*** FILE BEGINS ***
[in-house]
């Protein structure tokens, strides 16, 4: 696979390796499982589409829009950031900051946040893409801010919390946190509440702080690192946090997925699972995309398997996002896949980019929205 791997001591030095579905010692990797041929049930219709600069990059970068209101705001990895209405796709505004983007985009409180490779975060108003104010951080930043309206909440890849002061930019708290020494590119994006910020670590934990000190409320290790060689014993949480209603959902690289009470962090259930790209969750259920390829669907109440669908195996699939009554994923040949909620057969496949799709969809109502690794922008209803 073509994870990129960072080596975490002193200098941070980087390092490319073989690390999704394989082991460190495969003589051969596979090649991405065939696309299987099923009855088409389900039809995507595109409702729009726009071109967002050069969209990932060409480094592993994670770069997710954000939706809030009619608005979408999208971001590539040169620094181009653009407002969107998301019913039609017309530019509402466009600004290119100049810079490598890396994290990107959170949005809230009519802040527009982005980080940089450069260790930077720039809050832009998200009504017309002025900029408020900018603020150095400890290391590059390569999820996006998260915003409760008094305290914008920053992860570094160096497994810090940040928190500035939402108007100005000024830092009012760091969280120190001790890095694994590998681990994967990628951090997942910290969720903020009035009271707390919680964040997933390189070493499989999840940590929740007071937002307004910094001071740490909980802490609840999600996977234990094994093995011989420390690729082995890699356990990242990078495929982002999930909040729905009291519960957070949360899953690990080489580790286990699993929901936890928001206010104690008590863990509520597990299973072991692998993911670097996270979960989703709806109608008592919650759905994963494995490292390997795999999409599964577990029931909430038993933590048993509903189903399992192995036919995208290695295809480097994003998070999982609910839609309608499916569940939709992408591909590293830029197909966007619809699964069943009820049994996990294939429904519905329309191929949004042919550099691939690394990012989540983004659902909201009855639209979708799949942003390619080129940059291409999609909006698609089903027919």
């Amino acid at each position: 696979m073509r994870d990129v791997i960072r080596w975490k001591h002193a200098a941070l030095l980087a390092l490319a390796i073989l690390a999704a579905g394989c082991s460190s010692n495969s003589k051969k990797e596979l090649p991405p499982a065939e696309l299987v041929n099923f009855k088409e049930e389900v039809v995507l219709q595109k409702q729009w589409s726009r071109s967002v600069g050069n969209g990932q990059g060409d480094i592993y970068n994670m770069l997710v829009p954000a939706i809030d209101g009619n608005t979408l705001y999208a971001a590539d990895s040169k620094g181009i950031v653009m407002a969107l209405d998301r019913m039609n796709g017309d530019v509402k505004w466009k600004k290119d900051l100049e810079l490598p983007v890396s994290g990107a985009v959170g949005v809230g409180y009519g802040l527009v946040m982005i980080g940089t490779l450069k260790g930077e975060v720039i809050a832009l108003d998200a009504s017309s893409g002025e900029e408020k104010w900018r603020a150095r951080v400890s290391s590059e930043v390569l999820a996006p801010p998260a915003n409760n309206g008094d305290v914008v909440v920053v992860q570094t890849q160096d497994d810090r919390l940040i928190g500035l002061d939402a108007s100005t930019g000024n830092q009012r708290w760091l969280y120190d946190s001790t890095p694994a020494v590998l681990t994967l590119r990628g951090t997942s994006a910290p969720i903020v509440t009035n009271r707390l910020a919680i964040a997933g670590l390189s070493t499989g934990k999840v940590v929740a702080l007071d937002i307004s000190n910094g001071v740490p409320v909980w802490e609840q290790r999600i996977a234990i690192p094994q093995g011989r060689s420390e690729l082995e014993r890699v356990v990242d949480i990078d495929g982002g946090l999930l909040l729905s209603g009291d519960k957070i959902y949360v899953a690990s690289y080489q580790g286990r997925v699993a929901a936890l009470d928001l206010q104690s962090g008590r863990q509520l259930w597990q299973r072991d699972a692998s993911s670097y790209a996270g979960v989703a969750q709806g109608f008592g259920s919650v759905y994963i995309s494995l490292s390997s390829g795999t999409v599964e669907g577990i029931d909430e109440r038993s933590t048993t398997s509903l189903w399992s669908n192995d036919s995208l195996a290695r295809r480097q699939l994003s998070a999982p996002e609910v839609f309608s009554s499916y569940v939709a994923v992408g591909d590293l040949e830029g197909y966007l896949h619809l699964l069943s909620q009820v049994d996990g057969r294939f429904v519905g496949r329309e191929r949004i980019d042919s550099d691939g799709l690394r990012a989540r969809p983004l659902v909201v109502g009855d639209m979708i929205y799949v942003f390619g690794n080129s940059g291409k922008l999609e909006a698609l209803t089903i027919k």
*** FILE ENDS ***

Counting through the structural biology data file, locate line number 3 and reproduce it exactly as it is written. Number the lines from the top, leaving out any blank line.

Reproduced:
């Amino acid at each position: 696979m073509r994870d990129v791997i960072r080596w975490k001591h002193a200098a941070l030095l980087a390092l490319a390796i073989l690390a999704a579905g394989c082991s460190s010692n495969s003589k051969k990797e596979l090649p991405p499982a065939e696309l299987v041929n099923f009855k088409e049930e389900v039809v995507l219709q595109k409702q729009w589409s726009r071109s967002v600069g050069n969209g990932q990059g060409d480094i592993y970068n994670m770069l997710v829009p954000a939706i809030d209101g009619n608005t979408l705001y999208a971001a590539d990895s040169k620094g181009i950031v653009m407002a969107l209405d998301r019913m039609n796709g017309d530019v509402k505004w466009k600004k290119d900051l100049e810079l490598p983007v890396s994290g990107a985009v959170g949005v809230g409180y009519g802040l527009v946040m982005i980080g940089t490779l450069k260790g930077e975060v720039i809050a832009l108003d998200a009504s017309s893409g002025e900029e408020k104010w900018r603020a150095r951080v400890s290391s590059e930043v390569l999820a996006p801010p998260a915003n409760n309206g008094d305290v914008v909440v920053v992860q570094t890849q160096d497994d810090r919390l940040i928190g500035l002061d939402a108007s100005t930019g000024n830092q009012r708290w760091l969280y120190d946190s001790t890095p694994a020494v590998l681990t994967l590119r990628g951090t997942s994006a910290p969720i903020v509440t009035n009271r707390l910020a919680i964040a997933g670590l390189s070493t499989g934990k999840v940590v929740a702080l007071d937002i307004s000190n910094g001071v740490p409320v909980w802490e609840q290790r999600i996977a234990i690192p094994q093995g011989r060689s420390e690729l082995e014993r890699v356990v990242d949480i990078d495929g982002g946090l999930l909040l729905s209603g009291d519960k957070i959902y949360v899953a690990s690289y080489q580790g286990r997925v699993a929901a936890l009470d928001l206010q104690s962090g008590r863990q509520l259930w597990q299973r072991d699972a692998s993911s670097y790209a996270g979960v989703a969750q709806g109608f008592g259920s919650v759905y994963i995309s494995l490292s390997s390829g795999t999409v599964e669907g577990i029931d909430e109440r038993s933590t048993t398997s509903l189903w399992s669908n192995d036919s995208l195996a290695r295809r480097q699939l994003s998070a999982p996002e609910v839609f309608s009554s499916y569940v939709a994923v992408g591909d590293l040949e830029g197909y966007l896949h619809l699964l069943s909620q009820v049994d996990g057969r294939f429904v519905g496949r329309e191929r949004i980019d042919s550099d691939g799709l690394r990012a989540r969809p983004l659902v909201v109502g009855d639209m979708i929205y799949v942003f390619g690794n080129s940059g291409k922008l999609e909006a698609l209803t089903i027919k």